The general concept of the original cartoon using the Yamato was a reference to the final mission of the battleship, which was generally seen as a brave but futile effort to defend Japan before the inevitable defeat. Yamato was seen as a metaphor for the Japanese Empire, double-downed by the name Yamato being a poetic name. Space Battleship Yamato borrows this line of thinking, even going so far as to spell it out to the audience. But the liberal borrowing of concepts and themes from Battlestar Galactica muddies the water. After the Yamato is launched, it becomes a series of episodes with the theme of sacrifice for the greater good. Susumu Kodai has a chip on his shoulder against Captain Okita, believing he abandoned his brother to die. Yuki Mori thinks Kodai leaving the military was abandoning his duty. Kodai violates orders to try to save crew members, endangering the entire ship, but later learns that you can’t avoid Kobayashi Maru forever and sometimes people have to die. Even the ending of the film works on this concept of sacrifice, from the cast thinning to the final actions of Kodai. Characters die, and the survivors will spend far too long thinking about the death in the middle of the action. Time is of the essence, people! These reactions are meant to emphasize the sacrifices, but are so overdone they become distracting. Oddly enough, this focus on duty and sacrifice above all else gives Space Battleship Yamato themes that mimic the thinking of the time of the real battleship Yamato.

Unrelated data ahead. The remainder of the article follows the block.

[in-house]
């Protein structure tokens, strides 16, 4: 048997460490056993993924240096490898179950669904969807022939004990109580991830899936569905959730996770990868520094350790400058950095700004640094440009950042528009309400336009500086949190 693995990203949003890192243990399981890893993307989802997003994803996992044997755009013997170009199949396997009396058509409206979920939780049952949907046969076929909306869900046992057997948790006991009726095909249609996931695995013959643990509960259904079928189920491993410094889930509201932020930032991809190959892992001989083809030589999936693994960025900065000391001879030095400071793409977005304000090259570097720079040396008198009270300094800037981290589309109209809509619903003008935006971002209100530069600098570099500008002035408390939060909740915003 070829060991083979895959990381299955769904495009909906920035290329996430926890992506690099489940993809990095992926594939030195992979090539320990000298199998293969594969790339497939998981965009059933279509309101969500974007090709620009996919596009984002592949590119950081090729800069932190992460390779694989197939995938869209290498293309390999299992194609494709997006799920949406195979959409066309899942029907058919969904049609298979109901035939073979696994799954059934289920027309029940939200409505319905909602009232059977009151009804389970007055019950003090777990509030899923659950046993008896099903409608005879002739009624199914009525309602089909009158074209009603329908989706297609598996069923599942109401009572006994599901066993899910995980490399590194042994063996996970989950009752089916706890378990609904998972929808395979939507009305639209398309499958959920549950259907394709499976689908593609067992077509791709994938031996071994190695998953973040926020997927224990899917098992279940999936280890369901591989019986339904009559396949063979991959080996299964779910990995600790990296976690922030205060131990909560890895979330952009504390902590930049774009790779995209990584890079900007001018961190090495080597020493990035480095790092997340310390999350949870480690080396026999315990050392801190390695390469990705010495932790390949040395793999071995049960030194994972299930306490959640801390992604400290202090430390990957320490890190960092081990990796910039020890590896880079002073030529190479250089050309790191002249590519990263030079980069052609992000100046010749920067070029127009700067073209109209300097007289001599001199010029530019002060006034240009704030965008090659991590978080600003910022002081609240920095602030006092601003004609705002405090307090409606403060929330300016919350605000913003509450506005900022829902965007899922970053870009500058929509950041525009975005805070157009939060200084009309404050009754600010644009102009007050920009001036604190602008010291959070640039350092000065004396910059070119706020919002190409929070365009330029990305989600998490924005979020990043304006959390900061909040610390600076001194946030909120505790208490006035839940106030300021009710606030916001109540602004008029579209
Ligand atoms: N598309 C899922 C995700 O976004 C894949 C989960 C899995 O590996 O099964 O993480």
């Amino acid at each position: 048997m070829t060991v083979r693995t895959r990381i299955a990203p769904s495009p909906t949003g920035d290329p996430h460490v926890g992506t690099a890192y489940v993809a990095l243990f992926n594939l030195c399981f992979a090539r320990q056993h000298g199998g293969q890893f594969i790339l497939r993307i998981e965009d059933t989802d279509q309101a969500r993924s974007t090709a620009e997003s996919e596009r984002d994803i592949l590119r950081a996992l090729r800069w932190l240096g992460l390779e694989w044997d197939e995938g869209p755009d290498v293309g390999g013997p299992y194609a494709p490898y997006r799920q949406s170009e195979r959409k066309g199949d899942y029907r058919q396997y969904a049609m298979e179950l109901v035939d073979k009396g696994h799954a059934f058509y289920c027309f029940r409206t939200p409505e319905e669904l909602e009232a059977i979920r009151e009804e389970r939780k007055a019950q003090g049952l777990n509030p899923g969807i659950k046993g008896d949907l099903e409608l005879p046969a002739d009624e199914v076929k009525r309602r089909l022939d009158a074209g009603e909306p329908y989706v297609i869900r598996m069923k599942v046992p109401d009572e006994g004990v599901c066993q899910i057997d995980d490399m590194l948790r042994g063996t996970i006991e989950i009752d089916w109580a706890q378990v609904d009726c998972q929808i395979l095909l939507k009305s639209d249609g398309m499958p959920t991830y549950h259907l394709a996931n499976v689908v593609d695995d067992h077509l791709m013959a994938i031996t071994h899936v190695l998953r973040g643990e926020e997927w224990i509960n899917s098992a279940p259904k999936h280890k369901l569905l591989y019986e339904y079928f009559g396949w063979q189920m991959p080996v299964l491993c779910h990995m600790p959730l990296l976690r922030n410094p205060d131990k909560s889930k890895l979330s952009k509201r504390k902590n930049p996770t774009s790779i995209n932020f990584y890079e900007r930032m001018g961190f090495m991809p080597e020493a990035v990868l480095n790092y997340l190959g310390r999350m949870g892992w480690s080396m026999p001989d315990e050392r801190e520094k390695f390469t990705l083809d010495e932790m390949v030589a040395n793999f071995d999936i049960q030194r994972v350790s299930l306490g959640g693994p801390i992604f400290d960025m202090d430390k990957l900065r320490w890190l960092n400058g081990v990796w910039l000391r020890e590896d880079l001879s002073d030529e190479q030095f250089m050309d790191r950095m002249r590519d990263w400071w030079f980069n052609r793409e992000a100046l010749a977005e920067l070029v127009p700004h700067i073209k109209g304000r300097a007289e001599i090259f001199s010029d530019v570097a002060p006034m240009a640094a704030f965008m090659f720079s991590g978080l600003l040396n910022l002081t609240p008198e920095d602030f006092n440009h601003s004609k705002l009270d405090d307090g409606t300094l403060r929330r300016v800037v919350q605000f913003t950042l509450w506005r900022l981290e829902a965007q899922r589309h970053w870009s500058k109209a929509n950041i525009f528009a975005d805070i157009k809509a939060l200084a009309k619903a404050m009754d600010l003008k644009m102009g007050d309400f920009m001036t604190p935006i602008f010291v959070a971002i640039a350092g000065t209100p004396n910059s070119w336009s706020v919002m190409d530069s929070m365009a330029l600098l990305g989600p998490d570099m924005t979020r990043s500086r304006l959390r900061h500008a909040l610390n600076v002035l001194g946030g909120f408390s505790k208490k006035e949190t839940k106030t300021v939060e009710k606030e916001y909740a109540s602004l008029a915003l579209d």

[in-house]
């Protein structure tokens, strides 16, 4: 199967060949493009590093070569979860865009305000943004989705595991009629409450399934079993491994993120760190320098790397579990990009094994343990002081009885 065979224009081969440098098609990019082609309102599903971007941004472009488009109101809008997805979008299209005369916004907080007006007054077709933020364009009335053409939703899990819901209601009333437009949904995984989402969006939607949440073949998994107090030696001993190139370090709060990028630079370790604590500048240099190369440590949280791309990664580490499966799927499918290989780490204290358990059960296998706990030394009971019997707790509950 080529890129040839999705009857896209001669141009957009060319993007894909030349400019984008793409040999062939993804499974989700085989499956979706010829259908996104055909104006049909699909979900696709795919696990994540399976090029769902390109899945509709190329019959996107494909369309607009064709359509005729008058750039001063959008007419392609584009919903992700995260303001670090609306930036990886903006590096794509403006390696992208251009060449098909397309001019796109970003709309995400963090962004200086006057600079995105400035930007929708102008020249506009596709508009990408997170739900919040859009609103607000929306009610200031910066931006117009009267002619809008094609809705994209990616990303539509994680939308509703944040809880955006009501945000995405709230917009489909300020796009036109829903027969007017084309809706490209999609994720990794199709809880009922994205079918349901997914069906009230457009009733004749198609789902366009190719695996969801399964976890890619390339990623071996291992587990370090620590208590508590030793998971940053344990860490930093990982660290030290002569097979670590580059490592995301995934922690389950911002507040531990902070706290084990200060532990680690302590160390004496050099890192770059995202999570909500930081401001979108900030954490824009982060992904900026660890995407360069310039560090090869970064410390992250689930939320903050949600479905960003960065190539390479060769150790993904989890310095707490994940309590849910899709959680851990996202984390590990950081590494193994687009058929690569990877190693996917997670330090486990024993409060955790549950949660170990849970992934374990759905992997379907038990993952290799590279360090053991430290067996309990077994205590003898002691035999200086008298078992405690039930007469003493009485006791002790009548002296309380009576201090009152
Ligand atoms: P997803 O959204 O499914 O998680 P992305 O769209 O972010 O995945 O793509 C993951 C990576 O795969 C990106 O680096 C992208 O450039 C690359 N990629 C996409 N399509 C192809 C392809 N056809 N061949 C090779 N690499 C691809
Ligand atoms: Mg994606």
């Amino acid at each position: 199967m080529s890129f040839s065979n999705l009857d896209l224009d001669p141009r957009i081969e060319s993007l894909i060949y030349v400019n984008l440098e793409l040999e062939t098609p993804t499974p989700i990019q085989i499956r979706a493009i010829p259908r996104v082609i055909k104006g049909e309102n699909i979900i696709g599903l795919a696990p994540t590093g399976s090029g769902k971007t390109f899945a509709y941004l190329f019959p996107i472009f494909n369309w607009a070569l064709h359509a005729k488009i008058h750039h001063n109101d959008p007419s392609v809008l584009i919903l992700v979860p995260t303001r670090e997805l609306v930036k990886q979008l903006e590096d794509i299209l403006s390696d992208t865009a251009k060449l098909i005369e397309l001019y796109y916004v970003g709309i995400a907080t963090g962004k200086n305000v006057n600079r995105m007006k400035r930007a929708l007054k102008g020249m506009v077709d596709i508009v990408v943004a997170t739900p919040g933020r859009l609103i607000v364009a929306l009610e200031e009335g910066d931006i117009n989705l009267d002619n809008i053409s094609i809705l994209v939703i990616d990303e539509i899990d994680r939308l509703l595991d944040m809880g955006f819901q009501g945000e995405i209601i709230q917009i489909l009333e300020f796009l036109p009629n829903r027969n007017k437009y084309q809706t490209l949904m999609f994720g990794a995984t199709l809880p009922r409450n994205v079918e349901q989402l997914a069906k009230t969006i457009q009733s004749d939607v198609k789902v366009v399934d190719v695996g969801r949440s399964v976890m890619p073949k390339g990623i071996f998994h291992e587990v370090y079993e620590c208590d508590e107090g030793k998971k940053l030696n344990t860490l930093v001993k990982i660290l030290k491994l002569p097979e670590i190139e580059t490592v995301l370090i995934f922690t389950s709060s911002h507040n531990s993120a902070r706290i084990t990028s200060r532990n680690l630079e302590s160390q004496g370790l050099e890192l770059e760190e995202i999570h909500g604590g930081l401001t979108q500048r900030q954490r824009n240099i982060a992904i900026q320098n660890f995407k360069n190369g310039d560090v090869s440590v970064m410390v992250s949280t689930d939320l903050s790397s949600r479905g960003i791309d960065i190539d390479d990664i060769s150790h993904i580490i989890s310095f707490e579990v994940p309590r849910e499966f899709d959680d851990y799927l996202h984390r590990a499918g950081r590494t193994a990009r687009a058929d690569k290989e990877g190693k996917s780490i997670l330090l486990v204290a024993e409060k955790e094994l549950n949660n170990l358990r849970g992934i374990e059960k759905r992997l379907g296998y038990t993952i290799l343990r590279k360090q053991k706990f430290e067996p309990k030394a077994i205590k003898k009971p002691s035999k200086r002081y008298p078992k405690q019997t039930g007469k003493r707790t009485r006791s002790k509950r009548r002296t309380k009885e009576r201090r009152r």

The mixed messages cause Space Battleship Yamato to flounder around and lose the emotional punches it needed. I am not familiar enough with the original show to know if it was similarly muddled. The liberal borrowing from another source is also a big red mark against it. The visual effects are wonderful, especially considering the lower budget. It is a nice looking film. But looks are only skin deep, and Space Battleship Yamato is like one of those hollow chocolate bunnies. You know it should be filled with chocolate, but it just isn’t, and it’s not what you wanted.